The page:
With the addition of Brion in 2007, the development of the Yieldstar and the acquisition of HMI in 2016, ASML now has a suite of products that’s going to be able to address about 90 percent of its customers EPE requirements for 5nm production in 2020. “This is what really controls their yield in the fab and this is what controls their patterning performance,” says Jim Koonmen, VP of the business line Applications. ASML thus has an ever-increasing grip on the total accuracy in advanced chip production and yield in wafer fabs.
ASML might be the king of the hill in litho, it’s not alone in the metrology and the computational litho market. One fierce competitor is KLA, the market leader in chip metrology that also has a computational litho package in the offering (Prolith). The wafer fab is almost a level playing field. Chip manufacturers are the sole owner of the information generated in their fabs and the suppliers of equipment have to deliver their machines with interfaces for the exchange of these data. This is also the reason why XTAL was able to successfully offer its stolen stuff to Samsung as an alternative to ASML’s or KLA’s solutions.
Computational lithography and metrology is a huge growth opportunity for ASML. It’s one of the pillars in its ambition to grow to an annual revenue between 15 and 24 billion euros in 2025. Based on data from VLSI, Gartner and Semi, ASML showed at an investors meeting last November that the total addressable market for its applications portfolio is 5.5 billion euros in 2025. The Dutch company expects to grow 15 to 20 percent on average each year in this business. “We expect growth across all parts of our portfolio, but the main growth driver is going to be the metrology and the HMI inspection products,” Koonmen projects.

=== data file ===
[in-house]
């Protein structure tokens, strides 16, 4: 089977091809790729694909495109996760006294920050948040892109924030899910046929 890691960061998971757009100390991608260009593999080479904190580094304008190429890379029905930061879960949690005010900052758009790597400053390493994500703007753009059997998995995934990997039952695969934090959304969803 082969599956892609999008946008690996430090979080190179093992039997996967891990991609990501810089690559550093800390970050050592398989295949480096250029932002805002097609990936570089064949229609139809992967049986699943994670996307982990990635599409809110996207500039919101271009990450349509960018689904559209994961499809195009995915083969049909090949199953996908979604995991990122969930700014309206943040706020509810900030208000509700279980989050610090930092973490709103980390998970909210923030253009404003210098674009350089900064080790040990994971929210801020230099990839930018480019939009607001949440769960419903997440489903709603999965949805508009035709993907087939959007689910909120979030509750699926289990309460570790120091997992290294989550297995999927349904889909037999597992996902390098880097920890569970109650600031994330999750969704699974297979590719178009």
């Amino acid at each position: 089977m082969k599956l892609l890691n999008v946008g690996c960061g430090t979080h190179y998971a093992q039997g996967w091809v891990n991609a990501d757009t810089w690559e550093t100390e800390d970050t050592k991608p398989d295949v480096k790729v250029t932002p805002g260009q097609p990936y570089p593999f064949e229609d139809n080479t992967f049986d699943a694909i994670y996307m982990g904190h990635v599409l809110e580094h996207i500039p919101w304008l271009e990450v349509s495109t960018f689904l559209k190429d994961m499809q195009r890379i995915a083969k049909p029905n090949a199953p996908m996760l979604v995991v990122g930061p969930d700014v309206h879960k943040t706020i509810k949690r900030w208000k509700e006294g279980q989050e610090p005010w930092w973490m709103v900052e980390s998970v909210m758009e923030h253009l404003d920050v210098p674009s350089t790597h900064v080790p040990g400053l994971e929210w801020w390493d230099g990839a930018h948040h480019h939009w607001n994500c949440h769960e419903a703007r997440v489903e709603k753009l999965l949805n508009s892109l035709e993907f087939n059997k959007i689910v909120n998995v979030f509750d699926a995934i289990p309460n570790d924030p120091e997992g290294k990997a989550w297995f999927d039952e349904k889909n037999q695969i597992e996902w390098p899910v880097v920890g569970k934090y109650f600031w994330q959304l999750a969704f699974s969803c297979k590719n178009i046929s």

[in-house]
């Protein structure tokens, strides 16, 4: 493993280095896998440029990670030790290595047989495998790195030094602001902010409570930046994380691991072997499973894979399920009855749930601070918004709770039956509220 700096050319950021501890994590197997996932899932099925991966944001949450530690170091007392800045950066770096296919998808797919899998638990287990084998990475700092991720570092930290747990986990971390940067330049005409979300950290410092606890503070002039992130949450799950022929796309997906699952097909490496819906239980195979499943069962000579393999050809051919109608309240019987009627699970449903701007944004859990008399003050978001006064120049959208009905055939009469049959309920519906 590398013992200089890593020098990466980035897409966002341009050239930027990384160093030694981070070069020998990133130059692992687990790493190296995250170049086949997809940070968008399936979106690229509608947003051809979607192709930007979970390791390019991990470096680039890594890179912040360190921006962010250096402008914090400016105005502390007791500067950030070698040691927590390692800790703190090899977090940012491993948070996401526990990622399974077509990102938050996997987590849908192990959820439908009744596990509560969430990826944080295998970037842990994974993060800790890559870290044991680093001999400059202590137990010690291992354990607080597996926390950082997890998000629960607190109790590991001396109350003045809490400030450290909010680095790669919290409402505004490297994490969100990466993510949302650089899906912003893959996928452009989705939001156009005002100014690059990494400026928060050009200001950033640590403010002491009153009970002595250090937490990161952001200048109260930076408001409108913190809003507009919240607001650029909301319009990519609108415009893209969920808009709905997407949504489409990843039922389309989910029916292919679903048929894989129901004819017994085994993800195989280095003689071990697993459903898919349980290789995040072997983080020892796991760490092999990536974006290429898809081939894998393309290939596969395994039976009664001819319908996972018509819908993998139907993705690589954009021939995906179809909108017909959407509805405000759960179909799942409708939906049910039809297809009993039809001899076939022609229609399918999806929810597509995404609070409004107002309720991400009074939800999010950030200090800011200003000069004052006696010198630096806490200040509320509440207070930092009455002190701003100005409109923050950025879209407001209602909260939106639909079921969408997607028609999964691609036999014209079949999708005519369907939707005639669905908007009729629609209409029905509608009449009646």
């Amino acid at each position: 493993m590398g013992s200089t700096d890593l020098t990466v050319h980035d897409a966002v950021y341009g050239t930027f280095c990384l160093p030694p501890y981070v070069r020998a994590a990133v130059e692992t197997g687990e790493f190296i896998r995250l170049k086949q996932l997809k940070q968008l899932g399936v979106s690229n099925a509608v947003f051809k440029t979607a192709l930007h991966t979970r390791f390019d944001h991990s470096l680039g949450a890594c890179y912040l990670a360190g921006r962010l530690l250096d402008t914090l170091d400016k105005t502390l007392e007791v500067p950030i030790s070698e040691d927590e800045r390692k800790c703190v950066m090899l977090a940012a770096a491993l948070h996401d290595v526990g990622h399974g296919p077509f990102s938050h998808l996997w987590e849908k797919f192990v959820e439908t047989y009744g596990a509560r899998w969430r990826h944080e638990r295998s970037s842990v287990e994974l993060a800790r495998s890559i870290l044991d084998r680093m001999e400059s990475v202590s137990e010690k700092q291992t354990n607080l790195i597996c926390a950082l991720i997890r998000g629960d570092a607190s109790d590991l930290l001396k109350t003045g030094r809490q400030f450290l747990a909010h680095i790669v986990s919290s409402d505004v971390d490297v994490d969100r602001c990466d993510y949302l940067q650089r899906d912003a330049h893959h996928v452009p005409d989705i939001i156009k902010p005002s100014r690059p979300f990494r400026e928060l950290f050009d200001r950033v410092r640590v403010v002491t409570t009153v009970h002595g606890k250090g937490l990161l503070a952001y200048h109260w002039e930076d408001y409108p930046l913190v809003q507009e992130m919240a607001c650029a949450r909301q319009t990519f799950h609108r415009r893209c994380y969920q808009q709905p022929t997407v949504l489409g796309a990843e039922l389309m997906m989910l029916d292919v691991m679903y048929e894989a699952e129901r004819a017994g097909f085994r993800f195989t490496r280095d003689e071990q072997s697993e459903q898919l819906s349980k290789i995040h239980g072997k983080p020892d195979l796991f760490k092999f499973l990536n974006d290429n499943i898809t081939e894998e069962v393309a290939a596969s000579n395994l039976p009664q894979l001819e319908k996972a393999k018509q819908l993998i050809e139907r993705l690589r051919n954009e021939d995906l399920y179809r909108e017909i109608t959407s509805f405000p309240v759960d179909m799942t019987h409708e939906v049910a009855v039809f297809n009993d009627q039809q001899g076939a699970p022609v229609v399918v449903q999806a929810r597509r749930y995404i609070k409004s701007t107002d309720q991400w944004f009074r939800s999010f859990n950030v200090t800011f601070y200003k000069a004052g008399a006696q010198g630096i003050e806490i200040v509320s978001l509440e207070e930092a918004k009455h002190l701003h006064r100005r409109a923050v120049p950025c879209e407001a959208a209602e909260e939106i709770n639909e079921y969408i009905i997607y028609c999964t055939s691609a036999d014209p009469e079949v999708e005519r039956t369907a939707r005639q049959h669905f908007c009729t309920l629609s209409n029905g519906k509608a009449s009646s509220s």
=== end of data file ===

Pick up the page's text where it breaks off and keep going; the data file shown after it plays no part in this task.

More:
Because ASML delivers the lithographic equipment, it’s uniquely positioned to win the battle in metrology and computational litho. “The scanner is the one place in the fab that’s uniquely able to find and correct for patterning variations,” Koonmen explains. The scanner can control each and every field on every wafer that goes to the fab. “If we want to correct one wafer different from the next wafer, we’re able to do that. If we want to correct one field different from the next field, we can also do that. It’s the litho tool that has that unique capability. With all of the correction horsepower we have, that allows us to close these control loops and deliver the value.”
ASML is far ahead in chip production knowledge, both in hardware and software. China’s chip equipment market is booming with a growth of almost 60 percent to 13.1 billion dollars last year. But ASML should be aware that Beijing’s highest priority is to become technologically independent. From experience, the Dutch know that tech excellence is not a birthright. Remembering their own battle with the Japanese, they might keep an eye on the lithography company that the Middle Kingdom already is nurturing, Shanghai Micro Electronics Equipment (SMEE).
SMEE is producing a litho scanner that’s capable of printing 90 nanometer lines already. That might be a far cry from the 5nm chips that are starting to be produced with ASML’s machines, but it shows progress and ambition. In this regard, it’s wise to keep a close look at Donfang, XTAL’s still existing parent company. If copies of the XTAL loot are still around and available for SMEE, it will most certainly give them a head start in developing more advanced litho solutions.